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COP26 Keeps 1.5 Degrees in Reach

The UN Climate Change Conference (COP) has historically been a venue for international diplomacy and country-to-country negotiations. Countries were expected to arrive in Glasgow for COP26 with new nationally determined contributions (NDCs, otherwise known as pledges) that would meet the targets under the 2015 Paris Agreement. As in previous years, the negotiations moved from bold ambitions expressed by heads of state at the beginning of the two weeks, to tough and nitty gritty debates about the details in the final days. In the end, significant but not sufficient progress was made. As COP President Alok Sharma said, “The hope for 1.5 degrees stays alive, but its pulse is weak.”

The 1.5 degree target didn’t die thanks to important new commitments on deforestation, methane, coal, and carbon trading as well as the commitment to revise country pledges for 2030 by next year. But the biggest breakthrough in Glasgow, in my mind, came from a completely different angle.

This COP saw more active participation from businesses and financial institutions than any prior climate summit. CEOs showed up in large numbers, having accepted that net zero by 2050 must be their destination. As we like to say at RMI: “The real economy is not a side event.” If there is one thing that inspires hope after Glasgow, and that allows us to call COP26 a success, it is that real actors in the real economy were there to talk about shifting their capital to low-carbon assets.

Not everyone left Glasgow seeing the glass as half full. There was significant frustration from activists, who kept up the pressure on negotiators (and businesses) in a way that deserves respect. Similarly, the least developed and most vulnerable countries were understandably upset by the lack of climate finance delivery and by the failure of the COP to agree on a way to compensate them for the losses and damage already experienced by global warming. There is so much more work to be done.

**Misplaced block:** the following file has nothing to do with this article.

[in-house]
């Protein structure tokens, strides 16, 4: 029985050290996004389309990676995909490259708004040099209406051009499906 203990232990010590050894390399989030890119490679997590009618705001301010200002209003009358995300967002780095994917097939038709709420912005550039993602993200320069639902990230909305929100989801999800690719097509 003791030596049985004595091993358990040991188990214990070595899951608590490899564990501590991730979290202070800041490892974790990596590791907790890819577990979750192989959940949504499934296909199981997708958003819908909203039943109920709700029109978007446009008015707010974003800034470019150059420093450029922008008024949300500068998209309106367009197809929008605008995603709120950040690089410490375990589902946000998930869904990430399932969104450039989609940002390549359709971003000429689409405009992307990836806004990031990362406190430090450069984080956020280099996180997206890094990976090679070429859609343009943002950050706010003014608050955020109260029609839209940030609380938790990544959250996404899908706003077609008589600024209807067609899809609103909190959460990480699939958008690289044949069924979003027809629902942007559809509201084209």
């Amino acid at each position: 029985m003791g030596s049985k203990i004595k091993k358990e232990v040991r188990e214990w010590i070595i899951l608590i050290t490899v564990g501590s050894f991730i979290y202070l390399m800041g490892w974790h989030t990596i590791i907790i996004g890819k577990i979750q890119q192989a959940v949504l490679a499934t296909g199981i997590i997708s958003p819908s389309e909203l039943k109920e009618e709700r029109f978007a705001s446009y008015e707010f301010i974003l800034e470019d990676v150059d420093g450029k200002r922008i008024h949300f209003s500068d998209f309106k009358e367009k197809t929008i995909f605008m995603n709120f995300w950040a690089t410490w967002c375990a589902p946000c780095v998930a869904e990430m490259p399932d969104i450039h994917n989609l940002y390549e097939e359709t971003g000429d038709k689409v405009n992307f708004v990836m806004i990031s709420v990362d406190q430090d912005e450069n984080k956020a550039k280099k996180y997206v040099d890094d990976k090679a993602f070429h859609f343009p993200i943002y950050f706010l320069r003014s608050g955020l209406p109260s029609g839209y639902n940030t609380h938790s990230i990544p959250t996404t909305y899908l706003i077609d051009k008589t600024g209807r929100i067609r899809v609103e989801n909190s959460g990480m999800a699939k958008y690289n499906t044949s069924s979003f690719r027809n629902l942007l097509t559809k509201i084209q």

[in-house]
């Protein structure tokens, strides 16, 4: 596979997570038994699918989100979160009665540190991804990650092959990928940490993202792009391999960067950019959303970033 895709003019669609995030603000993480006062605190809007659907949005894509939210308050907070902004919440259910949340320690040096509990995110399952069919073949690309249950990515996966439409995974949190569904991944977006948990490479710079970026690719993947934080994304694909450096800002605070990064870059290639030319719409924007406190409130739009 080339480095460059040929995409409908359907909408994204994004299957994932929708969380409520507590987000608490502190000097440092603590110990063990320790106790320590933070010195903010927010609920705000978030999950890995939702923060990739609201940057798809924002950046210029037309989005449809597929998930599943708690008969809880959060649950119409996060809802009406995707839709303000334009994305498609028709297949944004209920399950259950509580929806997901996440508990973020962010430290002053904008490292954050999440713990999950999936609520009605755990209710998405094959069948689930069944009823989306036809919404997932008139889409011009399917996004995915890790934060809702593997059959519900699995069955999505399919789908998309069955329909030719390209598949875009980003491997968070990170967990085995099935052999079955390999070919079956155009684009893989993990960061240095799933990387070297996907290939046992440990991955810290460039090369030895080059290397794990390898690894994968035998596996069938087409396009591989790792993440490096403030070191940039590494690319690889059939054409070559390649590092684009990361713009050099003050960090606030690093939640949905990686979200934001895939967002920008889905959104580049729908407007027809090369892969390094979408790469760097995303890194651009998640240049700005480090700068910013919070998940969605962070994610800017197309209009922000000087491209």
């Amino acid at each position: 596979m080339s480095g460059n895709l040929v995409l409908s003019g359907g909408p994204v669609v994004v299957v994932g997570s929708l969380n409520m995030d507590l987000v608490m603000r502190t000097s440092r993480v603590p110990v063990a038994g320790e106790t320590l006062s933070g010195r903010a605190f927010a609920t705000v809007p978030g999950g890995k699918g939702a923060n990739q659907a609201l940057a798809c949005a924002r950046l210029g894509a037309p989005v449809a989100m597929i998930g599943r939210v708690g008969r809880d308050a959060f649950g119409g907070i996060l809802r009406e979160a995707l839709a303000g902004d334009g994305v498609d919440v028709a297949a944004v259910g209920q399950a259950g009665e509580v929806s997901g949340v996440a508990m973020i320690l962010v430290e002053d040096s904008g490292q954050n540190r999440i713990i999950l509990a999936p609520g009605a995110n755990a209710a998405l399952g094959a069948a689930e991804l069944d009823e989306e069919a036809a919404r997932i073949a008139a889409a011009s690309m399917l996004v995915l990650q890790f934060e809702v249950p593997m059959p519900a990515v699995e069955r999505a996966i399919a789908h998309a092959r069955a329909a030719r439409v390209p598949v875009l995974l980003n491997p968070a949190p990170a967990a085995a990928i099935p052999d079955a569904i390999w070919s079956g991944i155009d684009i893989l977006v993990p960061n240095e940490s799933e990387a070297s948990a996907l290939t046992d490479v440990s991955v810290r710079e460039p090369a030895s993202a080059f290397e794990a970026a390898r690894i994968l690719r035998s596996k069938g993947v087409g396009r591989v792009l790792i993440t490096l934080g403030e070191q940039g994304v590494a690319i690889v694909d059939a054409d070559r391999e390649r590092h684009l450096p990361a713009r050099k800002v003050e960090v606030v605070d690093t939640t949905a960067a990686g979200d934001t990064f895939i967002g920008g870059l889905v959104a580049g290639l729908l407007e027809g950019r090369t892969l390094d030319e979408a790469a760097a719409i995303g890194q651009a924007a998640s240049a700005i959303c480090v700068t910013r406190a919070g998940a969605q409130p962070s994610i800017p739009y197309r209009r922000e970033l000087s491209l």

Here are a few highlights from the two weeks that were COP26:

Governments Increased Ambition
  • Some countries improved their pledges, others did not: The UK and EU showed up with materially more ambitious plans in Glasgow while others like South Africa launched new commitments at COP. The United States was back in the game, with an ambitious pledge, but without (for now) the congressional backing embedded in the Build Back Better package. Some other countries showed up without improving their climate ambition at all (Russia, Brazil, Australia). But then, the pledges beyond NDCs rolled out.
  • Methane reduction: Over 100 countries representing more than 70 percent of global GDP committed to reducing methane emissions 30 percent by 2030, a breakthrough in climate policy. As a greenhouse gas far more potent than carbon dioxide, rapidly lowering methane emissions is key to limiting more near-term temperature rise. China did not sign up, but committed to the United States to work on methane emissions bilaterally.
  • Halting deforestation: More than 100 world leaders pledged to end and reverse deforestation by 2030, covering around 85 percent of the world’s forests. With almost $20 billion of public and private funds and the participation of Brazil and Russia, leaders are optimistic that this pledge will be more successful than a similar 2014 commitment.
  • Coal transition: It was watered down at the last-minute to a pledge to“phase down” rather than “phase out” coal power, but it is still significant that coal was mentioned for the first time in a COP text. It falls short of the goal of “consigning coal to history,” but it goes further than the G20 has to date and sends a clear signal. Importantly, several emerging economies made pledges, such as South Africa announcing an $8.5 billion deal to support a transition to clean energy. Our latest report on financing the coal transition describes how this model can work for emerging economies around the world.